Our home galaxy, the Milky Way, is big and bright -- a disk of hundreds of billions of stars that spans a hundred thousand light-years.
Yet most of what makes up the Milky Way is invisible. Its "œdark matter" produces no detectable energy, but we know it's there because its gravity pulls at the visible matter around it. Dark matter outweighs the visible stuff by about 10 to 1.
The leading theory for what makes up dark matter says that it consists of "œwimps" -- weakly interacting massive particles. Wimps have never been seen directly, either in nature or in the laboratory. So there's no consensus that they actually exist.
If they do exist, though, there may be a way to find them, as explained by Steve Ritz, the project scientist for a new space telescope:
RITZ: It turns out if these ideas that the dark matter is actually made of massive particles, if those ideas are right, those particles can meet each other, and when they meet each other, their mass can be converted into energy and other particles. And, in fact, one of those outgoing forms of energy are gamma rays.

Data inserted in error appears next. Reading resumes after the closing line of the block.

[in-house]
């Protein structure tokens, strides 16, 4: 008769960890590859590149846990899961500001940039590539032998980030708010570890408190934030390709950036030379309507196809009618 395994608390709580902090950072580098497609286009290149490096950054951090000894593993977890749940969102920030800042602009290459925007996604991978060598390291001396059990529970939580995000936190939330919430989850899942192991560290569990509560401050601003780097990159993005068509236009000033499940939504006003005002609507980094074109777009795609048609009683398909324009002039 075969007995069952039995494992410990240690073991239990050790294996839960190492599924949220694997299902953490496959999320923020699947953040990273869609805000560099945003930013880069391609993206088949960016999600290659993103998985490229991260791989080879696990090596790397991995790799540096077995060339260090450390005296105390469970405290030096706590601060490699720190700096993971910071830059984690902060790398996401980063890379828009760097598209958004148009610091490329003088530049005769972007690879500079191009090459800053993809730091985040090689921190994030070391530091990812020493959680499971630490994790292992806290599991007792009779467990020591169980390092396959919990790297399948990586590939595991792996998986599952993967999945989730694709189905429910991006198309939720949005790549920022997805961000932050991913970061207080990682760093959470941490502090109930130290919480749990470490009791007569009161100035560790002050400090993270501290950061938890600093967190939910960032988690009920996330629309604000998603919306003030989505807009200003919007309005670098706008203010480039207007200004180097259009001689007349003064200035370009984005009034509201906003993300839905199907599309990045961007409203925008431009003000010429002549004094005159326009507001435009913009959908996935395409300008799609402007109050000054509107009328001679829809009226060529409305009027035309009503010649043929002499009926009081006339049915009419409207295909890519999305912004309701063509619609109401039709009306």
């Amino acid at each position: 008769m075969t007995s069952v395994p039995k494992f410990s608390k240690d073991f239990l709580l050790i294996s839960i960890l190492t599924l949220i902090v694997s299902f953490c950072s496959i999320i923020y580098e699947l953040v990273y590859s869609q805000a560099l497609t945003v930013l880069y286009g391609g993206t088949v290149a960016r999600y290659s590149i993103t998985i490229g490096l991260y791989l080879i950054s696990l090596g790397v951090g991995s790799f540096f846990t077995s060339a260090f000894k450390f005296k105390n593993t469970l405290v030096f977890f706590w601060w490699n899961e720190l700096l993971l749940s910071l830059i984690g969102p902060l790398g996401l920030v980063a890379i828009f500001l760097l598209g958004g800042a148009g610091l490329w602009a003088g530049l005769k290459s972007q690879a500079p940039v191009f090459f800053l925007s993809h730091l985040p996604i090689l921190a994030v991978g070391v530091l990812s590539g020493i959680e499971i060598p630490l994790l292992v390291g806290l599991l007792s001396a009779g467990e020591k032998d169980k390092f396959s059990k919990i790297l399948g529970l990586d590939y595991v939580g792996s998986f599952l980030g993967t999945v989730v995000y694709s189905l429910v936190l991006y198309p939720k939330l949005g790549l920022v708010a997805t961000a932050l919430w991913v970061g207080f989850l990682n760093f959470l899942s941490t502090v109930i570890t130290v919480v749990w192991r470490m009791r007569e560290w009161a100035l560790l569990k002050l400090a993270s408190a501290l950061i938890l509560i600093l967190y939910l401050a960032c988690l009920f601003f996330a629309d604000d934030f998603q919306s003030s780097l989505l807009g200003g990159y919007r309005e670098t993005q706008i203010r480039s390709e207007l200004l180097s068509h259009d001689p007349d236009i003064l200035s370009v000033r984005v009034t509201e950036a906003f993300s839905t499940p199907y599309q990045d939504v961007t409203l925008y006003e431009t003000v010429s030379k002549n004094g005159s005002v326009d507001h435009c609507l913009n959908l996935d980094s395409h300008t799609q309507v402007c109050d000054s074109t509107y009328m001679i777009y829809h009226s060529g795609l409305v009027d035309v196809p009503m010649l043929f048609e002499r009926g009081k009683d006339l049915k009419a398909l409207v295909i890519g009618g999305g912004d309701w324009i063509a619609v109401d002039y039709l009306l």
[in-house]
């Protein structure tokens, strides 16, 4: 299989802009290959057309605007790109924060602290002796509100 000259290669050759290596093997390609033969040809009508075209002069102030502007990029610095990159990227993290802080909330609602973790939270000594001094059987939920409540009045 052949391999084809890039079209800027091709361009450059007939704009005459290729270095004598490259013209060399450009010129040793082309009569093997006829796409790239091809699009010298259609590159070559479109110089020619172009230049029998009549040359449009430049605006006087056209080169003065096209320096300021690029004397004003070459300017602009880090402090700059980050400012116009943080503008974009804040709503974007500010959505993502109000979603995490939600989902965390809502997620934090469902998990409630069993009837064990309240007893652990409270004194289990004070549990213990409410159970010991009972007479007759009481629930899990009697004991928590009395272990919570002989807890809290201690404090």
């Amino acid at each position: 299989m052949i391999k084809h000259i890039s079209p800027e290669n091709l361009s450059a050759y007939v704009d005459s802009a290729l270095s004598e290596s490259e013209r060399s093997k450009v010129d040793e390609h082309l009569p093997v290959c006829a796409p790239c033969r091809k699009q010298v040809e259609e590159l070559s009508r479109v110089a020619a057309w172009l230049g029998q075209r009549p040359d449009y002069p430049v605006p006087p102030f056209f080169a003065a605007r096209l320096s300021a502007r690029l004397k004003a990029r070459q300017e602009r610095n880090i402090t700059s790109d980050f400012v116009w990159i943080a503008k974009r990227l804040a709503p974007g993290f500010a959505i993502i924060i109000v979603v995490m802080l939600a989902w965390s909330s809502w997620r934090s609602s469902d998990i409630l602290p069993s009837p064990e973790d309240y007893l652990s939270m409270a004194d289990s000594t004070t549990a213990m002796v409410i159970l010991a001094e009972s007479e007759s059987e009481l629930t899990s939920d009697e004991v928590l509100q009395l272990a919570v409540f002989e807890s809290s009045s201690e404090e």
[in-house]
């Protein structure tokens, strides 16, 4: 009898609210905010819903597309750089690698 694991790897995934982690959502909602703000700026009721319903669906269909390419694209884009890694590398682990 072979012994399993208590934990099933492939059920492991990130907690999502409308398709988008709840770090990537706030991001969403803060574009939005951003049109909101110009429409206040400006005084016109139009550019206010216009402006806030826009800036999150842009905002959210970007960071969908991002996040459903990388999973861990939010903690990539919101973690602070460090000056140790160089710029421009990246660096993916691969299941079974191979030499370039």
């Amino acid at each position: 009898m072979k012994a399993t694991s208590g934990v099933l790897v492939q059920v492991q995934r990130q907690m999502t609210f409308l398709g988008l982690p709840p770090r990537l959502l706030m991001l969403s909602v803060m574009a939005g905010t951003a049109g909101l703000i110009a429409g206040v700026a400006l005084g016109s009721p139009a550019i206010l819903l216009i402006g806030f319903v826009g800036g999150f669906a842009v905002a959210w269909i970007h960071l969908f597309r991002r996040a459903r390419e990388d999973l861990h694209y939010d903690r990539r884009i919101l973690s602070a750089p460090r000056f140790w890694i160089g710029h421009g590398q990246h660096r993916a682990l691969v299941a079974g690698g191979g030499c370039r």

The new telescope is designed to look for gamma rays, which are the most powerful form of energy. Certain types of gamma rays could come from the violent collisions of particles of dark matter. So a telescope that's designed to look for some of the brightest objects in the universe could solve the mystery of the darkest objects.
More about the telescope tomorrow.
Script by Damond Benningfield, Copyright 2008
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